Most previous B-52 crashes have occurred because the pilot was “stunting” the plane — flying it beyond its parameters. The B-52G/H in particular, with their shorter tail and lack of aelerons, are not very “stuntable”, they are easily stalled, lack of aelerons means no means of generating more lift on the “down” wing to pull it back up, and their shorter tail is incapable of providing sufficient force to haul the tail around to get out of the stall. Another source says that this crew was practicing for their flyover when they went down, shades of Czar-52. But if there were six people on board, this tends to indicate that the pilot had a good reputation — the reason why Czar-52 (which crashed in 1994) had only four people on board, and all four were high-ranked officers in the air wings involved with the air show, is that each of these officers refused to have any of the men under their command fly with Bud Holland as the pilot because they knew Bud was dangerous and instead took the danger upon themselves, this was supposed to be Bud’s last flight before retirement and they were afraid he was going to do something dangerous. That does not appear to have been the case here.

So I’m as puzzled as you right now as to what really happened. Given the facts it seems very unlikely that this B52 was “stunting”. On the other hand, it’s damned hard to take down one of these big Buffs with anything short of stunting — some of the B52D’s in Vietnam made it back to base with half of a wing shot off with no real problems (albeit granted the “D” had aelerons and the tall tail to help there).

– Badtux the Flightless Penguin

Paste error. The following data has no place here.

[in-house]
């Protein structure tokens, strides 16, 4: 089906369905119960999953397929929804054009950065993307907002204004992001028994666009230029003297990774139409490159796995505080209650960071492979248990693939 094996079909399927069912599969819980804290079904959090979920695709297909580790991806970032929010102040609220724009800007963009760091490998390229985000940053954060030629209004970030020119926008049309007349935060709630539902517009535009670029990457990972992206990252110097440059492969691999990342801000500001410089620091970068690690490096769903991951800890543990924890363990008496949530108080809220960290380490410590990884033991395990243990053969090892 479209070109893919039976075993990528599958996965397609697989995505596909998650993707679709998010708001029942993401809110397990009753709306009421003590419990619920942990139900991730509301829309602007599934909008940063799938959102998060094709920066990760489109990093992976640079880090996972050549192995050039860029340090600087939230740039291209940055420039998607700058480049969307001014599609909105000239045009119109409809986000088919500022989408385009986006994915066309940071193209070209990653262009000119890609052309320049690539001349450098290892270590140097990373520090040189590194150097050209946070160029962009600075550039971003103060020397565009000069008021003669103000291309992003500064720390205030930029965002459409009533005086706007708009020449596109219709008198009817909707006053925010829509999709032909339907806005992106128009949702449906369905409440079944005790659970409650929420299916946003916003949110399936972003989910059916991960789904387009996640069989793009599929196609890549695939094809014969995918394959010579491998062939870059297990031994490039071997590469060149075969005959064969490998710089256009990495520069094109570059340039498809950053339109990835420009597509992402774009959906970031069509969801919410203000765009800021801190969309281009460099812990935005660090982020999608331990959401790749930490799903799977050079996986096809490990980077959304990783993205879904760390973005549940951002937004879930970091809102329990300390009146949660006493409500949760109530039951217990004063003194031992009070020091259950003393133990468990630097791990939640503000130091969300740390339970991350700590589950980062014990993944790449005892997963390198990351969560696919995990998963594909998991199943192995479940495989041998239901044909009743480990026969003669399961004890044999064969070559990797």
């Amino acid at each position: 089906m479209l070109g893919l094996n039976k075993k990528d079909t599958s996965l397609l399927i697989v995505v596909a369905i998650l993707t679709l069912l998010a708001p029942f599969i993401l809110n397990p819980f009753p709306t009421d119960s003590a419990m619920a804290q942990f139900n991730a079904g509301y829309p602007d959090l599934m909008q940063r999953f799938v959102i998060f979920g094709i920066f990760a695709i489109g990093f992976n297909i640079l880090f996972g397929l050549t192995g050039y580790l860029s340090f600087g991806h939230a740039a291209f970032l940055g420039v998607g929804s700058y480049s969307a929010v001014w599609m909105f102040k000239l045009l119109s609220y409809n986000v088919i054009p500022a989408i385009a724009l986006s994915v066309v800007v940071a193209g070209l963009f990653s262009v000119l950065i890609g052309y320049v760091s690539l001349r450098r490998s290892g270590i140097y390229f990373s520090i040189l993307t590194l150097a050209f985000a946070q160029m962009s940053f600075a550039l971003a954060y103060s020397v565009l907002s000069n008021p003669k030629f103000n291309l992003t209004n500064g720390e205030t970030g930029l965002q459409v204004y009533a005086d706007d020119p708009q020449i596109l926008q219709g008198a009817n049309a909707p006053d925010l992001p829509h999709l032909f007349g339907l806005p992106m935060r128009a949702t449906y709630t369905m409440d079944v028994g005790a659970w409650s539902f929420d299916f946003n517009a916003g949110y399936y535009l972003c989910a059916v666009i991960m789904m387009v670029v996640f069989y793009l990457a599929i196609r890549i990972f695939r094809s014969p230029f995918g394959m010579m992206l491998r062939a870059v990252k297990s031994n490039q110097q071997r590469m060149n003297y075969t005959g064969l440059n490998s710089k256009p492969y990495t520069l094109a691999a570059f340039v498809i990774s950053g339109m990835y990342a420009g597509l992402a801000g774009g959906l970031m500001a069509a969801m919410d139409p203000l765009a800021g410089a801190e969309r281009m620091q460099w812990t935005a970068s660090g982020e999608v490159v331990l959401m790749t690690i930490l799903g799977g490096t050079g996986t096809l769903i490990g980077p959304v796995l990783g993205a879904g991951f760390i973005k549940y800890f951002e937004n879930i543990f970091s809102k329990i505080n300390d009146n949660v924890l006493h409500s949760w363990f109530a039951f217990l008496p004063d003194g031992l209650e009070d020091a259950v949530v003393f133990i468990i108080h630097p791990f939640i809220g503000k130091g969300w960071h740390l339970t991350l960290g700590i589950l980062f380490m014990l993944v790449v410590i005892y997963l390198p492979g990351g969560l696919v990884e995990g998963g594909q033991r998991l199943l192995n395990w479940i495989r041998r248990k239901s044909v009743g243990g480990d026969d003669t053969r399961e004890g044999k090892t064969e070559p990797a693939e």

2 Bryan { 07.23.08 at 8:20 pm }

They have released the crew list and the sixth person was a flight surgeon, a Colonel, who would have been logging his flight time, so you know they weren’t messing around.

As long as they have dropped their load and have four engines, one of which on the other wing, they can land normally.

All I can think off is they were flying low and hit a flock of birds taking out multiple engines and there wasn’t time to recover.

Since they recovered two bodies with their life preservers deployed it sounds like they ditched and broke up when they hit the water.

3 Badtux { 07.24.08 at 3:48 pm }

Bryan, the B52-D could (and did) make it back to base with only four engines. The B52-G when used in Operation Linebacker never could, their crews always ended up having to bail because the plane would try to go into a spin if they applied full power to the remaining four engines. The shorter tail and lack of ailerons on the B52G/H wrecked havoc with the ability to control the plane in that scenario. (Note that the B52H is identical to the G with the exception of its engines, which are turbofans rather than turbojets).

The life preservers are water-activated and do not require any action on the part of the flight crew to deploy them. The flock of birds scenario is certainly possible. If they were banking on a go-round at under 1,000 feet and a flock of birds took out even two engines at the exact wrong time (when the bank angle was, say, 30 degrees), you end up sliding sideways into the drink similar to Czar-52 before the other turbines have a chance to spin up and get you out of that situation because you can’t increase lift on the down wing via deploying ailerons to keep the jet from continuing its bank past 45 degrees — you don’t have any on a B52-H. The Buff would slam into the water wing first and break up into little pieces as the rest of the plane pivoted on the wing.